Tributes pour in after death of Indigenous musician Vince Fontaine

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A well-known and respected Manitoba musician and songwriter died suddenly on Tuesday, and those who knew him now remember Vince Fontaine for his love and gift for music, but also for his dedication to community and people. that he loved.


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In a Tweet on Tuesday evening, NDP MP Nahanni Fontaine announced that her uncle, Vince Fontaine, 60, had died suddenly.

“On behalf of our Fontaine family, it is with terrible sadness and shock that I announce the sudden passing of my dear Uncle Vince Fontaine today, Tuesday, January 11, 2022,” the post read.

“Vince’s love for music has only been eclipsed by his boundless devotion to his family, friends and community.”

Fontaine, a member of Sagkeeng First Nation, was a Juno award-winning musician and a fixture in the Manitoba music community as a founding member of rock band Eagle & Hawk and folk pop band Indian City.

In 2002, Eagle & Hawk won a Juno Award for their album On and On in what was then called Canada’s Best Native Music category, now known as Native Music Album of the year.

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Indian City, which was formed in 2011, has also released several albums, and the band collaborated with well-known Canadian musicians Chantal Kreviazuk and Jim Cuddy on their 2021 release Code Red.

But in addition to his musical abilities and resume, Fontaine is also remembered as a man who would always be there for his friends and family, and for his community.

On Tuesday evening after the announcement of Fontaine’s death, the Bear Clan Patrol Inc. posted a message on its Facebook page that spoke about Fontaine’s charitable and volunteer work.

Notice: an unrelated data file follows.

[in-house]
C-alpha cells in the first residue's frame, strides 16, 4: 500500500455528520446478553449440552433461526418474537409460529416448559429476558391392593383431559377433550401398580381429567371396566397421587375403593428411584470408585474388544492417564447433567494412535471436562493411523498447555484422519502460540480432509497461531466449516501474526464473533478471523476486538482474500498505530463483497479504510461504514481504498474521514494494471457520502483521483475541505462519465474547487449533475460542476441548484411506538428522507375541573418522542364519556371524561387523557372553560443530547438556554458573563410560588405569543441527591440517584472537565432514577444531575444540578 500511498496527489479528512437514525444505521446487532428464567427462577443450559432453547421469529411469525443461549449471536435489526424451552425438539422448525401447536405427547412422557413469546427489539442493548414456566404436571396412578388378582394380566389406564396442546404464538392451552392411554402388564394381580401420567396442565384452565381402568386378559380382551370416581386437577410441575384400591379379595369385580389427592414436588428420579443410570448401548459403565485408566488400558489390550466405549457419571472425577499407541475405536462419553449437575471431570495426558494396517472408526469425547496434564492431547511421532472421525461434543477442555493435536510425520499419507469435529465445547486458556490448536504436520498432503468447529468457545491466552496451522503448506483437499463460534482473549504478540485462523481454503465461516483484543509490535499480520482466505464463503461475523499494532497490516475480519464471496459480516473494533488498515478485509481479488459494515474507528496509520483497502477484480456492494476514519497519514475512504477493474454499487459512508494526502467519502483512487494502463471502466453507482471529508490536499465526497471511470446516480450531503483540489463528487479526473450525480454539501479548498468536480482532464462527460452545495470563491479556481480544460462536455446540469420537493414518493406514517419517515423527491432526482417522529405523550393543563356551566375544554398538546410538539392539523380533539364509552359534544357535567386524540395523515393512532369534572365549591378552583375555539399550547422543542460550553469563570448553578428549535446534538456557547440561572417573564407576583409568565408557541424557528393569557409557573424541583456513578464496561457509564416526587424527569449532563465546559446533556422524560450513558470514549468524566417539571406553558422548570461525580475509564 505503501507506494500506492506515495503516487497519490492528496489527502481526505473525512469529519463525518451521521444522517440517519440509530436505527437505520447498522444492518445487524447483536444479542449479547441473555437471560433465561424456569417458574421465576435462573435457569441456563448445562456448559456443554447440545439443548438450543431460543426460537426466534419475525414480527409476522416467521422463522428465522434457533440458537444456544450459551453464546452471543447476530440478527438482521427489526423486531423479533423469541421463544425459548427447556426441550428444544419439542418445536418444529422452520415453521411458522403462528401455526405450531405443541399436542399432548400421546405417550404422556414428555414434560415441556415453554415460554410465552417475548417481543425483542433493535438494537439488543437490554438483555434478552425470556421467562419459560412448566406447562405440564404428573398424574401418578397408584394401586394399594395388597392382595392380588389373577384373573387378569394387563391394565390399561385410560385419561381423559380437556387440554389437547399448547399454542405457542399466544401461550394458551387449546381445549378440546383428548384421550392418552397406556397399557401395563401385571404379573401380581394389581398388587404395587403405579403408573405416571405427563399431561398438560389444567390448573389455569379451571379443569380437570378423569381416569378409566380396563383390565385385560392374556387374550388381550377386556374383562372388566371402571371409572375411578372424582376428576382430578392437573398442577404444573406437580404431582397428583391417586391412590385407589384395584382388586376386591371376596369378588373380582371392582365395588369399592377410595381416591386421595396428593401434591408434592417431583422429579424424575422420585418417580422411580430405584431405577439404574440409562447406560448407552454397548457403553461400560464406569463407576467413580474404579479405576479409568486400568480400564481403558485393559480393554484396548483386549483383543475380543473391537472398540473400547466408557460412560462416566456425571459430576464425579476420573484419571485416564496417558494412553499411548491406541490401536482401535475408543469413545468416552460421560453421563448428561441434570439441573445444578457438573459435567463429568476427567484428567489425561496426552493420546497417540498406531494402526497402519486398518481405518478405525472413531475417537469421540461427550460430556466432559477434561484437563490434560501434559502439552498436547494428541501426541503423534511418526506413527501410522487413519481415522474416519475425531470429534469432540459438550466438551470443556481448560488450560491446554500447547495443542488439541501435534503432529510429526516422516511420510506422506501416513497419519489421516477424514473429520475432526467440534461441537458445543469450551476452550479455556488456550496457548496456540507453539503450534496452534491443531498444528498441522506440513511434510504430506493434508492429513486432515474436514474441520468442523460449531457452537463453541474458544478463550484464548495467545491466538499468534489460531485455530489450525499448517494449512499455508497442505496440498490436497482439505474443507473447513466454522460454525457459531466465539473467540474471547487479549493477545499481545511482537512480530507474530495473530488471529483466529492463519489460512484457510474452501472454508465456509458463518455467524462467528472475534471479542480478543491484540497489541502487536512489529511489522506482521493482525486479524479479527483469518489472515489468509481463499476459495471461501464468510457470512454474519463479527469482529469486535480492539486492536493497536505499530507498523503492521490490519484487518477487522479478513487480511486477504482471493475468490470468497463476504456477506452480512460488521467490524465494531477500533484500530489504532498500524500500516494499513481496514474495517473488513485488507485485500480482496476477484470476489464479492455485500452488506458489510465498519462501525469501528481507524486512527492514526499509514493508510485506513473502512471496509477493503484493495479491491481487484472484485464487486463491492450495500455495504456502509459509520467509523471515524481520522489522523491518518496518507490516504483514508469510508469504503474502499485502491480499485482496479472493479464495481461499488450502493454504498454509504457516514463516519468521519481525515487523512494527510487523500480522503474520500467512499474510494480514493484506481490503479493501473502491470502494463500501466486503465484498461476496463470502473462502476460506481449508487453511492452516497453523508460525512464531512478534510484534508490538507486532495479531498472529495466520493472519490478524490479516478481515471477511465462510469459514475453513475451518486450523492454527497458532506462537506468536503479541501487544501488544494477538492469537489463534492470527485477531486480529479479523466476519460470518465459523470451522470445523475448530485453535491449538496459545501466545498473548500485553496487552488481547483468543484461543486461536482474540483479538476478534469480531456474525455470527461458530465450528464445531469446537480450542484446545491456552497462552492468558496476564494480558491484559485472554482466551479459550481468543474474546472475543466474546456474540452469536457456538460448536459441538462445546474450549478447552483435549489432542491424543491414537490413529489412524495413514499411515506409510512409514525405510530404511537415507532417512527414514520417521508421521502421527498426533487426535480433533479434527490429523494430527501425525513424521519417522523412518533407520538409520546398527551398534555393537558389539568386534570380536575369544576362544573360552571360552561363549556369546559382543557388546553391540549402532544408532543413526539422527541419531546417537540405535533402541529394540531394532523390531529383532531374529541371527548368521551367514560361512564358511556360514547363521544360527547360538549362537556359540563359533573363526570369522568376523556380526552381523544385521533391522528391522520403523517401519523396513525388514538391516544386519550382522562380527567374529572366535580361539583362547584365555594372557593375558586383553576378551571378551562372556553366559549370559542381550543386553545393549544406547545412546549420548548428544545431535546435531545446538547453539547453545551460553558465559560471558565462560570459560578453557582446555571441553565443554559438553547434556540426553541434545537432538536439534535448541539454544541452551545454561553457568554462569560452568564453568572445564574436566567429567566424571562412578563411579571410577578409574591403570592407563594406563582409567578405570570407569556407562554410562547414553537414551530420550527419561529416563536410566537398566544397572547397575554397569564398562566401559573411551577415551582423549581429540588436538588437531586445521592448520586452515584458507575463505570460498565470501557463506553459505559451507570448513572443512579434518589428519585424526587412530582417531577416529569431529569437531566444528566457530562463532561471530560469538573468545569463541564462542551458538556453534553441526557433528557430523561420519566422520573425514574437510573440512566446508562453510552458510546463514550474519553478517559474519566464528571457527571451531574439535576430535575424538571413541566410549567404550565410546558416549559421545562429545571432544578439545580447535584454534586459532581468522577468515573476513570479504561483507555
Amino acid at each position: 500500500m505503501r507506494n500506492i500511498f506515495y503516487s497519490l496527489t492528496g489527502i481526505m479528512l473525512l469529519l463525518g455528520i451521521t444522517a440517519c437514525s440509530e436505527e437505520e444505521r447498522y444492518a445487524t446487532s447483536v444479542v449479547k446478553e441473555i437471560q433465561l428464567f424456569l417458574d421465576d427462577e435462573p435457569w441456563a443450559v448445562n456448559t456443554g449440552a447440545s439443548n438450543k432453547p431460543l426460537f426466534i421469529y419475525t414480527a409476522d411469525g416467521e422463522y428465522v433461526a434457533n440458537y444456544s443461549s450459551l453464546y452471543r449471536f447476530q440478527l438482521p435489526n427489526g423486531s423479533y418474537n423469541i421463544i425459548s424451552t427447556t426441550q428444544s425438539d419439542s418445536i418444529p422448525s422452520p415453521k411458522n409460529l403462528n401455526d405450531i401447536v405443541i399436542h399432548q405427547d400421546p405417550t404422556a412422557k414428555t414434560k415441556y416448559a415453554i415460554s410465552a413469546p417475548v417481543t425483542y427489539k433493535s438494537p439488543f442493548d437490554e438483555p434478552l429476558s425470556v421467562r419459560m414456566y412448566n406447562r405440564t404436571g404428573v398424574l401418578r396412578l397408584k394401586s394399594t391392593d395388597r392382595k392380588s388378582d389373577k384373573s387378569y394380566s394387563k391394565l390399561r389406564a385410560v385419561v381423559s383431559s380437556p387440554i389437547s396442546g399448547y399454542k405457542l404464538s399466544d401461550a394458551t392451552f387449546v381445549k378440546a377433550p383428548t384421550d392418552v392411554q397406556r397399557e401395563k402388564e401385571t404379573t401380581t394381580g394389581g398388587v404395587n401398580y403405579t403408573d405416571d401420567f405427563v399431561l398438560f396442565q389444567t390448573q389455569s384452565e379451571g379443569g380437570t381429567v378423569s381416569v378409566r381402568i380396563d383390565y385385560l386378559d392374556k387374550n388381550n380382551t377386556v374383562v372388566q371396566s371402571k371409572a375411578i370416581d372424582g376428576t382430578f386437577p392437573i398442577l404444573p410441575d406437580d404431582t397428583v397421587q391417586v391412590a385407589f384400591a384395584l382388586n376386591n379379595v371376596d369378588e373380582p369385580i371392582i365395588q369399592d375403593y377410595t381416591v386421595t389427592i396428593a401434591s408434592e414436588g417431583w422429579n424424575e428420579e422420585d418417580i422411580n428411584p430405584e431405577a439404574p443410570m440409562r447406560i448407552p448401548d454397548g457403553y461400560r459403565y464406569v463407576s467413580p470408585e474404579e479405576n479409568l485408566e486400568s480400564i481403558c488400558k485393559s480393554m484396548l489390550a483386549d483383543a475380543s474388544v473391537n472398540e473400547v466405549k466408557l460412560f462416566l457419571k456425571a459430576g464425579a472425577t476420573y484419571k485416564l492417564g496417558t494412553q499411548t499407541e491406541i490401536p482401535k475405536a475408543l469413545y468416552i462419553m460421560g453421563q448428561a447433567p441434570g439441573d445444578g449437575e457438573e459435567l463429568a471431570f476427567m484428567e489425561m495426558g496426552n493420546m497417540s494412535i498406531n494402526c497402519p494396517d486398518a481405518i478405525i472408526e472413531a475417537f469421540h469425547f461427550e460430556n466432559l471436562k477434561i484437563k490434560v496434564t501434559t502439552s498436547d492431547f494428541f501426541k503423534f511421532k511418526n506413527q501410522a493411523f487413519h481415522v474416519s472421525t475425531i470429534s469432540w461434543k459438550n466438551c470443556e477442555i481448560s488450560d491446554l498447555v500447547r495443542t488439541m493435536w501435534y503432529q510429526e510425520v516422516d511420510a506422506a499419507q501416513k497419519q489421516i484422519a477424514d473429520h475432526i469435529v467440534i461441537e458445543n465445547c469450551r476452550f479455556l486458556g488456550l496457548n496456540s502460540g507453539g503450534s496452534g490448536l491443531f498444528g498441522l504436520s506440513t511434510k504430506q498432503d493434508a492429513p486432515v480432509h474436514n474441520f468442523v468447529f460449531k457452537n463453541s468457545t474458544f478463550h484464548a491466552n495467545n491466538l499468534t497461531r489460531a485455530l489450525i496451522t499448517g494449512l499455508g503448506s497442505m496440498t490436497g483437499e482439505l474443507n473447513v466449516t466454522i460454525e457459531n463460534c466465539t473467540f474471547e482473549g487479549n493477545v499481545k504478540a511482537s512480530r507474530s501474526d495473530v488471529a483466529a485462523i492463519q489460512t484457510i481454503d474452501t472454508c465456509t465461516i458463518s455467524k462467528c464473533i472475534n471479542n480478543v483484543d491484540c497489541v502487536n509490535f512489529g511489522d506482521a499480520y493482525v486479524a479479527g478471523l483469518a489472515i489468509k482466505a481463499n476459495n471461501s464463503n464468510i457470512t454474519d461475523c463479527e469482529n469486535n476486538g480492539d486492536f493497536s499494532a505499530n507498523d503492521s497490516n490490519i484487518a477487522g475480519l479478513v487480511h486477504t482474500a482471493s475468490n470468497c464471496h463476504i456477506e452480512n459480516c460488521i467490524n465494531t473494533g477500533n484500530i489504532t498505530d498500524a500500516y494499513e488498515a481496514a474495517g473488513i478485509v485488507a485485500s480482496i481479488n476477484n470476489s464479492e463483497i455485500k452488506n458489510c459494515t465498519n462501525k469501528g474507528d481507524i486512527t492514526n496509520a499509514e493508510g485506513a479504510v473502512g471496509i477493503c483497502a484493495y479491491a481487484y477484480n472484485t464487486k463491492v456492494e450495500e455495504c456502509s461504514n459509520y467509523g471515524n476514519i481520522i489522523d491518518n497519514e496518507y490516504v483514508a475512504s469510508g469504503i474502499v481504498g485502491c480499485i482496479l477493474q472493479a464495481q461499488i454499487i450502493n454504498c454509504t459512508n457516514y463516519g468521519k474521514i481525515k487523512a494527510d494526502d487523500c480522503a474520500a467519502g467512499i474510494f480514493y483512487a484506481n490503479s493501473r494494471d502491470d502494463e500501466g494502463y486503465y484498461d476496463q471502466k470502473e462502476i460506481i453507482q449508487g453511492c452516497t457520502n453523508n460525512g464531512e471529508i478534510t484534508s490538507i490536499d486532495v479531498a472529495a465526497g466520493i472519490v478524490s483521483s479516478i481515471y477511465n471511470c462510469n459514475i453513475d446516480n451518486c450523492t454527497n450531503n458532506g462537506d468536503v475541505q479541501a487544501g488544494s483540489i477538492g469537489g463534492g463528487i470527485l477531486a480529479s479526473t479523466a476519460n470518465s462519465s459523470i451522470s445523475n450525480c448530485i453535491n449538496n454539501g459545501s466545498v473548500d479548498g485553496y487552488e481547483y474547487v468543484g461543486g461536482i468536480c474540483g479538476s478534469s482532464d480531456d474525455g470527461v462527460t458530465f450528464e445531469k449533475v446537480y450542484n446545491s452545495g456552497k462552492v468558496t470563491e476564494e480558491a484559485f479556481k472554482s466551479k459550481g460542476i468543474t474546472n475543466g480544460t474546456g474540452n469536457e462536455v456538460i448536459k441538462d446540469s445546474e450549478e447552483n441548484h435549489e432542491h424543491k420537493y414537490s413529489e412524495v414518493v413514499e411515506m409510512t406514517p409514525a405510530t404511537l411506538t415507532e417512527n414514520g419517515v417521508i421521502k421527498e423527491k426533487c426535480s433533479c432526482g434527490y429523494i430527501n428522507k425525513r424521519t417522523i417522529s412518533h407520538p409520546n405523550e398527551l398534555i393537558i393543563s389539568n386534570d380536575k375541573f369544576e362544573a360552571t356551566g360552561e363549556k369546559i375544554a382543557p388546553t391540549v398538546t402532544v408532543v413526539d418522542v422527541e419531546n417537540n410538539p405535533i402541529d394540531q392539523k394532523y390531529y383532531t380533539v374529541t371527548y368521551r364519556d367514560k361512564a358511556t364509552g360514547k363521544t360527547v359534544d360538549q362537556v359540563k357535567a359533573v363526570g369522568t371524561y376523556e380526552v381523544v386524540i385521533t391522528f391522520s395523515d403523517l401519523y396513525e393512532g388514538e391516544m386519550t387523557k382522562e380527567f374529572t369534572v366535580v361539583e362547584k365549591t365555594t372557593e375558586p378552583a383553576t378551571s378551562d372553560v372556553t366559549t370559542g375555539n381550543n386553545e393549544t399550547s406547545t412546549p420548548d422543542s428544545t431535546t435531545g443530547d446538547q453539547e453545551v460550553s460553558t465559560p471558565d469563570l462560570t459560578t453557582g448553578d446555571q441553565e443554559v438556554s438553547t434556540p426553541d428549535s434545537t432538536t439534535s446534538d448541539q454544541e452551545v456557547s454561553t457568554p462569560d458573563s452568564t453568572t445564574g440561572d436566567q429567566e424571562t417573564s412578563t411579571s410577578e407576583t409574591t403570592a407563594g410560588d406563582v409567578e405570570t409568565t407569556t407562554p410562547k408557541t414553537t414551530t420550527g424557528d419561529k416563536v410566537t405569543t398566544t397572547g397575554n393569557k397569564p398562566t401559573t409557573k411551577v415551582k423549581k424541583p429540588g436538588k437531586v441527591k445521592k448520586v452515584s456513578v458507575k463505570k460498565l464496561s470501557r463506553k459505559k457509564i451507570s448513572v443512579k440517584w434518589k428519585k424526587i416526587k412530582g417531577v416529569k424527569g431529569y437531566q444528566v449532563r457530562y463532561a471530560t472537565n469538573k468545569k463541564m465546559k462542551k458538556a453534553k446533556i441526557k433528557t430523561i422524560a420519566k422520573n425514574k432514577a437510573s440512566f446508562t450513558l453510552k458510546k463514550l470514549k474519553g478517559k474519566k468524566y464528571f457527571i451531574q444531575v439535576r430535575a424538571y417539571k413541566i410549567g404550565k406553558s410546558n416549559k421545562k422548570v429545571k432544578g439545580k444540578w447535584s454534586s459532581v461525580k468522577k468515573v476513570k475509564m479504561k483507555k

“Vince was an integral part of our basket program delivering baskets every Wednesday to the most vulnerable in our city throughout the pandemic,” the post read.

“Rest well Vince, you will be missed. “


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Tributes have also been paid by Aboriginal leaders in Manitoba who say Fontaine’s music and art were important because they introduced Aboriginal culture to a wide audience.

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“His passion for the music industry was propelled by his belief in sharing the beauty and importance of First Nations culture,” said Assembly of Manitoba Chiefs Grand Chief Arlen Dumas in a press release on Wednesday.

Dumas said Fontaine was also known to give back to his community, and often did so without seeking recognition or accolades for the charitable and volunteer work he did.

“Not only did he pour his heart into the songs he wrote, but he did so by supporting so many community events and causes,” Dumas said. “He never said no when it came to helping Indigenous people, but he did it quietly.

“Every aspect of his art, creativity and community advocacy has connected people.”

As of Tuesday, the exact cause of death had not been confirmed by members of Fontaine’s family.

— Dave Baxter is a Local Journalism Initiative reporter with the Winnipeg Sun. The Local Journalism Initiative is funded by the Government of Canada.



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